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View Poll Results: Which major cities have overall great 4-season climate that you prefer?
Vancouver, BC/Seattle, WA 1 1.82%
New York, NY 6 10.91%
Boston, MA 3 5.45%
Washington D.C 1 1.82%
Toronto, ON 1 1.82%
Montreal, QC 9 16.36%
Chicago, IL 7 12.73%
Salt Lake City, UT 2 3.64%
Atlanta, GA 2 3.64%
Philadelphia, PA 1 1.82%
Albuquerque, NM 9 16.36%
Minneapolis/St. Paul, MN 2 3.64%
St. Louis, MO 0 0%
Denver, CO 4 7.27%
Portland, OR 3 5.45%
Niagara Falls, ON/NY 1 1.82%
Detroit, MI/Windsor, ON 1 1.82%
Halifax, NS 1 1.82%
Oklahoma City, OK 1 1.82%
Voters: 55. You may not vote on this poll

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Old 06-14-2012, 06:49 AM
Location: Buxton, England
7,032 posts, read 7,588,978 times
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I went for Atlanta.
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Old 06-14-2012, 07:46 AM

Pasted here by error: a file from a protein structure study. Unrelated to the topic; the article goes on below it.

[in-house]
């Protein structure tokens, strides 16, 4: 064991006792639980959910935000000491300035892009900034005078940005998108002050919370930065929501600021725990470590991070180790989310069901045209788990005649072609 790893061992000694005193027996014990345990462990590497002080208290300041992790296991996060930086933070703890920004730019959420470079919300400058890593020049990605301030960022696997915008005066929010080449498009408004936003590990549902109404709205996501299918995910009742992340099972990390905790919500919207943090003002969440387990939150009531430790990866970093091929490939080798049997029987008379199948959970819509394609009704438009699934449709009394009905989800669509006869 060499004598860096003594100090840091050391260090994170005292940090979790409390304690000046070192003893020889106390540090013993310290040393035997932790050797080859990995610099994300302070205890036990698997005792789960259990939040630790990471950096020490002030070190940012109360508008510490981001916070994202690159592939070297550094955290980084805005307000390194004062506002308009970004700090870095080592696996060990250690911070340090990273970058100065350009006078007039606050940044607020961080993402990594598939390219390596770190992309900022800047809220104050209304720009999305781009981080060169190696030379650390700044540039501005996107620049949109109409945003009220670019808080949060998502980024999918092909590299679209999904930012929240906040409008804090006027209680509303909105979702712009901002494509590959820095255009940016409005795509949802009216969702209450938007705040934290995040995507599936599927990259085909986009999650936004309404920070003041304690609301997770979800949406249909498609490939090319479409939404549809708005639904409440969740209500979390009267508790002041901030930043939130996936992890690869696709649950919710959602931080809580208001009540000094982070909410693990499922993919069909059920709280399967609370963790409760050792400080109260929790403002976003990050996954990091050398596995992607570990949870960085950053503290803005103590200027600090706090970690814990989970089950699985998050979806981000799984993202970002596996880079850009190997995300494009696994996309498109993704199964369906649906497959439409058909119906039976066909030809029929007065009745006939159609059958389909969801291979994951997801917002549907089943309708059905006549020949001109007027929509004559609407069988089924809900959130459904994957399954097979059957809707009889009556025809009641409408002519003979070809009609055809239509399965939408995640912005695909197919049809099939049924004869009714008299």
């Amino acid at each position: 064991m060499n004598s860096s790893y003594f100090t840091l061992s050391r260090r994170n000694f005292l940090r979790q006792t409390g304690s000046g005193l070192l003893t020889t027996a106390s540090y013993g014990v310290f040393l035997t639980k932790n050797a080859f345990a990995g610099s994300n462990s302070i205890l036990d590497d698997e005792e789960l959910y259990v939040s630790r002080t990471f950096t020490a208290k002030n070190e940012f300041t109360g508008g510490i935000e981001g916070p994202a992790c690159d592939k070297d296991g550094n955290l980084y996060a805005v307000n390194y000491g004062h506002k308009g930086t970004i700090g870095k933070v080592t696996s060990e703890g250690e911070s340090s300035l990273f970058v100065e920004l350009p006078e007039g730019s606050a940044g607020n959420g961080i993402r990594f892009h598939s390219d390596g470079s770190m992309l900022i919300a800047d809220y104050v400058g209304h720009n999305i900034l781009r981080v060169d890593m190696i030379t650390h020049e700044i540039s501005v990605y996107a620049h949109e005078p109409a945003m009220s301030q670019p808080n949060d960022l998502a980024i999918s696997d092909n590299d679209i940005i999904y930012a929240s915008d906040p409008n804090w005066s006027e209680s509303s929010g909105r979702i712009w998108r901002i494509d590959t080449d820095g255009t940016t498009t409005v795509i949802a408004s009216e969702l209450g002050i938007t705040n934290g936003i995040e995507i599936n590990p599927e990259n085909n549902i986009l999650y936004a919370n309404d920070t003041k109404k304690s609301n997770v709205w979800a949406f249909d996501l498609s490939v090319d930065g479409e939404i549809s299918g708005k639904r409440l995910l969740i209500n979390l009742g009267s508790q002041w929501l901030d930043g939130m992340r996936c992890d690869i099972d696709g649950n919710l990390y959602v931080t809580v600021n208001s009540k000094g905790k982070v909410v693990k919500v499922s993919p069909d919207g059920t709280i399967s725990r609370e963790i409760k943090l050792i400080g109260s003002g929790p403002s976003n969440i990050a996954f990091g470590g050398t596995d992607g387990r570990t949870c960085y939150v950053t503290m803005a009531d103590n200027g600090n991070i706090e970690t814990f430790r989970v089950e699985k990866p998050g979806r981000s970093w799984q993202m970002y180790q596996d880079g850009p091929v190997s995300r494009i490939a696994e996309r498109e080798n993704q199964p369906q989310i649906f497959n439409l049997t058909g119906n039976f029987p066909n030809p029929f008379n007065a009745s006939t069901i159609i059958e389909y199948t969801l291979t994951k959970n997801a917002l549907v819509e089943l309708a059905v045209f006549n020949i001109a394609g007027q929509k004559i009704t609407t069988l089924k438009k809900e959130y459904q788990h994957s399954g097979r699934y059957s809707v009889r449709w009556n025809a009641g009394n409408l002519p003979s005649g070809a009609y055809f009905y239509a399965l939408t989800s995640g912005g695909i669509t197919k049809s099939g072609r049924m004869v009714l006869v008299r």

641 posts, read 729,568 times
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I lived in Montreal for 16 years and it definitely has all four seasons covered
Unlike Toronto, Montreal has a consistant snowpack for about 4 months,
early /mid december to early/mid march, some years even longer.
Warm humid summers, some days even feeling tropical like.
Fantastic falls with fall colour peaking in october.
Spring is very nice too, especially after a long snowy winter

Montreal area does offer very good skiing, both downhill and cross-country.
Laurentians has many ski areas, including Mont Tremblant Resort.
Also eastern townships:my faves, Mont Sutton, Mont Orford, and Owl's Head.
NY Adirondacks and Vermont's Green Mountains are within 2hr drive too.
Whiteface Mtn in NY and Jay Peak in Vermont are favourites of Montrealers
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Old 06-14-2012, 08:31 AM
Location: Mid Atlantic USA
11,550 posts, read 8,350,169 times
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Originally Posted by Patricius Maximus View Post